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New York is Sparking the Adult-Use Cannabis Marketplace on October 4th; Are You Ready?

By Nicholas T. Terzulli, Senior Counsel

On October 4, 2023, the Office of Cannabis Management (“OCM”) will begin accepting applications for licenses for every component of the Adult-Use Cannabis Market in New York, including retail, on-site consumption, processing, distribution, cultivation, microbusiness, nursery, and Registered Organizations.

The initial application window opens on October 4, 2023, at 8:00 AM and closes on December 4, 2023, at 5:00 PM. However, OCM said they will “commence its first review and approval process for applicants who apply with control over a proposed retail dispensary or microbusiness by 5:00 PM on November 3, 2023.” This implies retail and microbusiness applicants with control over their proposed location might have a better chance of being awarded a license than applicants without a proposed location.

Qualifications for the various licenses are set forth in the final Adult-Use Cannabis Regulations (the “Regulations”). The Regulations provide detailed guidelines and information for each license category, as well as operational requirements and disclosures for applicant investors, partners, and financiers.

The Marijuana Regulation and Taxation Act (“MRTA”) passed in the New York State 2021-2022 Legislative Session underpins the Regulations.

One of the key tenets of the MRTA is the policy of restorative justice, which translates into giving preferred treatment to certain Adult-Use Applicants. Specifically, applicants disproportionately impacted by cannabis enforcement, distressed farmers, and service-disabled veterans.

Following the MRTA’s lead, the Regulations created a Social and Economic Equity class of applicants. To be considered a Social and Economic Equity applicant, the applicant must demonstrate that the sole control of the applicant is held by either

  • An individual from a community disproportionately impacted by the enforcement of cannabis prohibition;
  • A minority-owned business
  • A women-owned business;
  • A distressed farmer; or
  • A service-disabled veteran-owned business.

Furthermore, the Regulations provide that “Extra Priority” within the Social and Economic Equity Applicant bucket shall be given to “a person who demonstrates they are from a community disproportionally impacted by the enforcement of cannabis” and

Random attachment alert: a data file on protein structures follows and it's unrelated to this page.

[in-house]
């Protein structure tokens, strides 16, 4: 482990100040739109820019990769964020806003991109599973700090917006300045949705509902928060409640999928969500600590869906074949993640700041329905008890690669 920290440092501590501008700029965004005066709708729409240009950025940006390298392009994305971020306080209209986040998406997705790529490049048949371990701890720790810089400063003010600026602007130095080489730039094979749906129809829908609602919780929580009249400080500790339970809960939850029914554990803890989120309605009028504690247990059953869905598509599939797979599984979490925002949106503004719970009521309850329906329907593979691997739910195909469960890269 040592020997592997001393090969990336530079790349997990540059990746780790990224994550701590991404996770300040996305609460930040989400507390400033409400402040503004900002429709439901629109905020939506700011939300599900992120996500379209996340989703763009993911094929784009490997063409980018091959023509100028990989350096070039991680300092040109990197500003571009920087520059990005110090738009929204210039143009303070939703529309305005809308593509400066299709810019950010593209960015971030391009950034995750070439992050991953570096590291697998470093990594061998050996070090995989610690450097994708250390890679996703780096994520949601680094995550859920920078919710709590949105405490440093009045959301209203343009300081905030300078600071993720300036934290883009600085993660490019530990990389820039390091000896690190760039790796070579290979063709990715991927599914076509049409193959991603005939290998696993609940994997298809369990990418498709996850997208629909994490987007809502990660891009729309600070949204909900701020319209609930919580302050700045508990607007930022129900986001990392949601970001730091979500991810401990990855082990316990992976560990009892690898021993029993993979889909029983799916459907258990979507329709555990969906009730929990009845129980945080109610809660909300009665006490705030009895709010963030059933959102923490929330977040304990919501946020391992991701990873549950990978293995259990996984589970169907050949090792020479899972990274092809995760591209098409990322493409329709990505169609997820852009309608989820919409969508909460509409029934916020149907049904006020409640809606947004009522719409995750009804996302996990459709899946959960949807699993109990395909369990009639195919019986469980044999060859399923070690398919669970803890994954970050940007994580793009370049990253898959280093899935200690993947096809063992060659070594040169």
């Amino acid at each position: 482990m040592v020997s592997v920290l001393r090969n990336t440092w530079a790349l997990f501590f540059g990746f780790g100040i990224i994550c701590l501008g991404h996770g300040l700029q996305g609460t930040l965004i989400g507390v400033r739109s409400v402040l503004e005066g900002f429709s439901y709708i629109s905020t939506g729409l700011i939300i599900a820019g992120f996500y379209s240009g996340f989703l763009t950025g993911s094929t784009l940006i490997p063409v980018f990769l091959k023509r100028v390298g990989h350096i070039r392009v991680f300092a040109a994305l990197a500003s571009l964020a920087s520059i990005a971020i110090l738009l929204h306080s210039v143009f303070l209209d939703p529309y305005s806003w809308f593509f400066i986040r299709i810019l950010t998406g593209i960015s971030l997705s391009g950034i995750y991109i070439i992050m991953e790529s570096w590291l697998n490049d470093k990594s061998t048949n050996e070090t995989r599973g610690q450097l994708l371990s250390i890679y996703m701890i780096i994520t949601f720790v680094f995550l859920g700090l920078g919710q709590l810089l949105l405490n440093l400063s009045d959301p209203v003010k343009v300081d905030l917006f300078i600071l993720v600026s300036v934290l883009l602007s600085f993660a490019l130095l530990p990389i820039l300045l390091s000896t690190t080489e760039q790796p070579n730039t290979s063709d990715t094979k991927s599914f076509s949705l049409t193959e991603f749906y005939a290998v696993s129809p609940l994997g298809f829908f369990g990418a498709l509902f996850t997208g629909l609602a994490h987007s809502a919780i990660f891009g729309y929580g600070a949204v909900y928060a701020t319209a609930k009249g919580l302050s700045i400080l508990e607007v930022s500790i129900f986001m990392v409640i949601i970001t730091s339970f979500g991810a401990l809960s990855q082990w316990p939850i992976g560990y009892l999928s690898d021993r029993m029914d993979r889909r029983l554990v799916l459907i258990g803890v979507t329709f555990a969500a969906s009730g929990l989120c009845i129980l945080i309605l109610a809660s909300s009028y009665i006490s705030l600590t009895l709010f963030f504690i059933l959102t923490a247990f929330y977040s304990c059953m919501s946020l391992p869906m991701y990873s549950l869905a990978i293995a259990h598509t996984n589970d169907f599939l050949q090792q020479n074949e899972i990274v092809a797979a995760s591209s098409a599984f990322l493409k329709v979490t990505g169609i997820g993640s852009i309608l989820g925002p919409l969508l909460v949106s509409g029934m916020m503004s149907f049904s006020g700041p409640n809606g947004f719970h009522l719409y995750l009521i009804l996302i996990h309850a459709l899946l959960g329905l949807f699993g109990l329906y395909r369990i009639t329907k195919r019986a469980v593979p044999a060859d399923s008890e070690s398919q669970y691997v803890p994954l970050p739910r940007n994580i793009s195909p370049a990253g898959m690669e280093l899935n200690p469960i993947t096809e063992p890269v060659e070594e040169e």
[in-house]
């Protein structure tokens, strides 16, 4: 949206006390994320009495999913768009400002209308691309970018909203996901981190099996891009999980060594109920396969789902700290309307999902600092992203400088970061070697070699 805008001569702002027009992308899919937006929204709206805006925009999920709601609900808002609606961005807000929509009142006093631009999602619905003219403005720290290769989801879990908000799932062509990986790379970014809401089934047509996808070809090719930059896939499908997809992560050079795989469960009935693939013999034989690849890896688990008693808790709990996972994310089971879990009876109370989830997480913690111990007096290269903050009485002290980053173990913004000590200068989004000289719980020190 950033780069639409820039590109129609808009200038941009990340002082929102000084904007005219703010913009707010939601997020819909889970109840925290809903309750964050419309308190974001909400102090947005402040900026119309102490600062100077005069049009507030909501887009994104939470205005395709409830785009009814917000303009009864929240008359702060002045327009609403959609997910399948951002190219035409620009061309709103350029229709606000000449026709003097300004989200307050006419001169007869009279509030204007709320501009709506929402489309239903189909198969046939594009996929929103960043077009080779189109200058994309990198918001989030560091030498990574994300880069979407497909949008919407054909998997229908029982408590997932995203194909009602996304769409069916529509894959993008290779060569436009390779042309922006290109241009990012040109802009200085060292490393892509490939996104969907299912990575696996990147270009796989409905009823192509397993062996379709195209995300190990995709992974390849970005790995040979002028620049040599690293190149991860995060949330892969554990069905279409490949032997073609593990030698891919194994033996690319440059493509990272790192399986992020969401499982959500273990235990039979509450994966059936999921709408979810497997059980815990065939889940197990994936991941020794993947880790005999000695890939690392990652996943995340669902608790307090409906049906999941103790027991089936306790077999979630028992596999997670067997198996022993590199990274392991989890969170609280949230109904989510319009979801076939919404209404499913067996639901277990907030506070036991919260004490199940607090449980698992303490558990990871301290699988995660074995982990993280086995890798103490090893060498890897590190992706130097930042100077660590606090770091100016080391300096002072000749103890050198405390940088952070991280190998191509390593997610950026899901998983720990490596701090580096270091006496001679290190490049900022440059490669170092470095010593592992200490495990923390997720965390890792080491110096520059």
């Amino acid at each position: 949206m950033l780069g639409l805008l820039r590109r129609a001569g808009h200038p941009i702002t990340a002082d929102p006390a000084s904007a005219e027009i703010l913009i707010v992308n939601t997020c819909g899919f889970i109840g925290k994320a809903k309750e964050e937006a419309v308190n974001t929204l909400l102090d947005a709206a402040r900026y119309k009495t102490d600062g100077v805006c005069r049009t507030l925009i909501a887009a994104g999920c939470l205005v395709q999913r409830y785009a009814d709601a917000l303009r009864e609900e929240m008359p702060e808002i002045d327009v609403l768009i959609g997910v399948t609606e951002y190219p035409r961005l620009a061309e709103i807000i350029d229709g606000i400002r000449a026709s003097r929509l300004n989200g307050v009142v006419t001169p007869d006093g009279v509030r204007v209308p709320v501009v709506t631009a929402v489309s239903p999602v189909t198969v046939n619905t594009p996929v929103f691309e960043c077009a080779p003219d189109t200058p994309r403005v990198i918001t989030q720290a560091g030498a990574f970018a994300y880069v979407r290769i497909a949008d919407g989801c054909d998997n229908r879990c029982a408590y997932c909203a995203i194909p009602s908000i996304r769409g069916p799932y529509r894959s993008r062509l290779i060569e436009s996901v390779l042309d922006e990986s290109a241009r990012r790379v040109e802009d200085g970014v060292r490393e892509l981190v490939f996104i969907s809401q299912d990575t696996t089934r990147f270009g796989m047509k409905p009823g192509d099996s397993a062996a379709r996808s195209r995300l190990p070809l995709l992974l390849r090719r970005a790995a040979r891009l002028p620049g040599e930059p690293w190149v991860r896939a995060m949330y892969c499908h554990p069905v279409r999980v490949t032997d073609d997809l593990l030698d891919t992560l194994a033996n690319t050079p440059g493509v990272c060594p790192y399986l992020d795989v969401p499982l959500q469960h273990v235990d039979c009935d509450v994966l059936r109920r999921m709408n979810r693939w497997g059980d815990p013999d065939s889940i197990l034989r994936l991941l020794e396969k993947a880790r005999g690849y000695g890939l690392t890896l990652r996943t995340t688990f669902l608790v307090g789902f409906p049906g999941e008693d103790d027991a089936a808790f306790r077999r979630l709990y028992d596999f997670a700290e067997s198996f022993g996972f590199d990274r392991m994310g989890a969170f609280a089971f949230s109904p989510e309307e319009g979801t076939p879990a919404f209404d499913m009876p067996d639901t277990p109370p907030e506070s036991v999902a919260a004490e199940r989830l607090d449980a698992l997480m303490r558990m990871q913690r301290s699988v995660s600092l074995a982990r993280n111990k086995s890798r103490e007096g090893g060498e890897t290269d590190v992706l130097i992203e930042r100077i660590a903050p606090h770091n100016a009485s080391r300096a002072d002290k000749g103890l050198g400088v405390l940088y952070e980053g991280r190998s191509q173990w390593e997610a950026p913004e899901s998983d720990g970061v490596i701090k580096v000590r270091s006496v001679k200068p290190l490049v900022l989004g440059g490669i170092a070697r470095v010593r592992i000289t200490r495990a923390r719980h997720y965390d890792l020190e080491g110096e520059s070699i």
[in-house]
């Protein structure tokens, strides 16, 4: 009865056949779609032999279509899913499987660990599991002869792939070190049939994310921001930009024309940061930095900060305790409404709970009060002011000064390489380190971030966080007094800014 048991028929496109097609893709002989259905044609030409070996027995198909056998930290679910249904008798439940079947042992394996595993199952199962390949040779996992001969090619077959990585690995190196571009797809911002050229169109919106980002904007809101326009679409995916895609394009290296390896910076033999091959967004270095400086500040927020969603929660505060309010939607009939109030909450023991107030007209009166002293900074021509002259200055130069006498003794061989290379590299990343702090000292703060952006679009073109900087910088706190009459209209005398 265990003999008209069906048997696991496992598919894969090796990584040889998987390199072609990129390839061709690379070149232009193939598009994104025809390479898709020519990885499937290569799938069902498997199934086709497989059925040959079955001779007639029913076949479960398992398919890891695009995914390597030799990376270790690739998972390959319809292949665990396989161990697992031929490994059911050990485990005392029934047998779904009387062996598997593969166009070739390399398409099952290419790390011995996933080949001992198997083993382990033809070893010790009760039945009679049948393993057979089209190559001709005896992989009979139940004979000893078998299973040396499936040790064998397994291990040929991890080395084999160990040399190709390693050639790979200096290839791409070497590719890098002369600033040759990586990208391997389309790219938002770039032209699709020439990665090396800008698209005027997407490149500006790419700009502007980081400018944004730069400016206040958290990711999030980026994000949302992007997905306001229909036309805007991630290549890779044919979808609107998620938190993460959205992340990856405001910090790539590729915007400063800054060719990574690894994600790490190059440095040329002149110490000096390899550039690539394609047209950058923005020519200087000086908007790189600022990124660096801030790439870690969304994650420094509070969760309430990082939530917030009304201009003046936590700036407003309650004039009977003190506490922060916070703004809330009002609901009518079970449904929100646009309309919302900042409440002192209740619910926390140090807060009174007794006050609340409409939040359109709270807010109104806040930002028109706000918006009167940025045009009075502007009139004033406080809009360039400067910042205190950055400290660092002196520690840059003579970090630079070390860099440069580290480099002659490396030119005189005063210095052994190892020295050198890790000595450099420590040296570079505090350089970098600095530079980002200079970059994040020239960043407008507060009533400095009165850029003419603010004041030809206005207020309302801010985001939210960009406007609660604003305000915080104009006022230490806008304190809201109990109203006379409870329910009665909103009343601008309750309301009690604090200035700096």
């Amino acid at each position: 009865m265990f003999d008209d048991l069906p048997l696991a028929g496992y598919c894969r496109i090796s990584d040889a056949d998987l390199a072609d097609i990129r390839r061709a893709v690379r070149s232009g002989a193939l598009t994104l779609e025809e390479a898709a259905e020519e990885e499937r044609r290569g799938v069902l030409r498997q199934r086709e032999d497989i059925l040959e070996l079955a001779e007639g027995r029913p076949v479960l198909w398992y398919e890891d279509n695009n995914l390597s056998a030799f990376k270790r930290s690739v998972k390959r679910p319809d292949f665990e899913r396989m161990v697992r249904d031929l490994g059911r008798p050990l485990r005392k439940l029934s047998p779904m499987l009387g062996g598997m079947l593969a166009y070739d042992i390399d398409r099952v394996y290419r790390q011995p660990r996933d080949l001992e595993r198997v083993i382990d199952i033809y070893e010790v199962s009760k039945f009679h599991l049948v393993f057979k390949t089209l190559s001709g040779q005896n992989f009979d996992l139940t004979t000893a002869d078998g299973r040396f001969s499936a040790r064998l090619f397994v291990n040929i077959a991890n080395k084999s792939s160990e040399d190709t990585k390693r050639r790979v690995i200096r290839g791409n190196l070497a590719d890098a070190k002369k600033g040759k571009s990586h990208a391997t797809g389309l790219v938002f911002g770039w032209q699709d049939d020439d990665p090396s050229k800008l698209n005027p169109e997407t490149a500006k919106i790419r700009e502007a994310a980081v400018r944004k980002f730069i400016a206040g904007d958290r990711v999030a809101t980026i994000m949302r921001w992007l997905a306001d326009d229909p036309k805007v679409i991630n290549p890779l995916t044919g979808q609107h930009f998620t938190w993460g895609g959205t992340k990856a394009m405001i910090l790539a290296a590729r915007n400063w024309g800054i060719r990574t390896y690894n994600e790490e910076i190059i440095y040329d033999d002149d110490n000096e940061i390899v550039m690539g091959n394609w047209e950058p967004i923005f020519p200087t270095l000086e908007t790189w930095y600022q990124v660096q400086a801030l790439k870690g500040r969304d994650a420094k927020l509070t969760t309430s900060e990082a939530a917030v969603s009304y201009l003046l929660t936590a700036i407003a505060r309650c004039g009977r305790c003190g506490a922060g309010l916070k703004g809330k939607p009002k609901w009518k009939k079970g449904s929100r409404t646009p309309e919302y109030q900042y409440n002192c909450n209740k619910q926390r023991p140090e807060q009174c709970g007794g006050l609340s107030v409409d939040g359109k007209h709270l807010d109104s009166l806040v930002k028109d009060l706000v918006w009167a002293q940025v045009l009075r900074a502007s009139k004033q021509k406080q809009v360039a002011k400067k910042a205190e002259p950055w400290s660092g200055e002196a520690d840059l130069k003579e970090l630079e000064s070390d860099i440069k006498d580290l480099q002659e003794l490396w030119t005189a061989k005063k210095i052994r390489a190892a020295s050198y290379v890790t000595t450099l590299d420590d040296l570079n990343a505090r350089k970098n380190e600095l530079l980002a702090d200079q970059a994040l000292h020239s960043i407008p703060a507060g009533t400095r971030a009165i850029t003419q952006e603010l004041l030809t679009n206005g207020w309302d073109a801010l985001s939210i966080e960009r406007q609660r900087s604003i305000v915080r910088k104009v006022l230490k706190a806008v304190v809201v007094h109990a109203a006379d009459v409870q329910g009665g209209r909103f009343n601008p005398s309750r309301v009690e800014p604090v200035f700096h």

1. Have an income lower than 80% of the median income of the county where the applicant resides; and
  2. Was convicted of a marijuana-related offense prior to the effective date of the MRTA, or had a parent, guardian, child, spouse, or dependent, or was a dependent of an individual who, prior to the effective date of the MRTA, was convicted of a marijuana-related offense.

Understanding the Regulations is critical to any potential applicant’s success.

Following OCM’s announcement on opening up the application process, the agency announced they expect to issue approximately 1,500 licenses during this initial application round across the cannabis marketplace. Doing so will help solve two simultaneous issues within the nascent Adult-Use market – give an outlet to the millions of New Yorkers demanding safe, regulated cannabis while ameliorating the tremendous supply of unprocessed cannabis that has been accumulating at farms throughout New York State.

In a few short months, millions of New Yorkers will now be able to buy a pack of loud as easily as they can buy a case of beer.

I’ll smoke to that!

 

About the Author

Nicholas T. Terzulli is Co-Chair of the Economic Development & Tax Incentives law practice and Senior Counsel attorney in the Cannabis Law  Corporate LawReal Estate LawGovernment RelationsCommercial Banking & Finance Law, and Real Estate Law groups in the firm’s New York City office.

Nick practices law at the nexus of business and government, providing legal, policy, regulatory and strategic guidance to clients on a range of corporate, real estate, economic development, health care, and cannabis-related issues. In his practice, Nick advises and counsels a wide variety of privately held small and midsize businesses, entrepreneurs, real estate developers, and nonprofit organizations.

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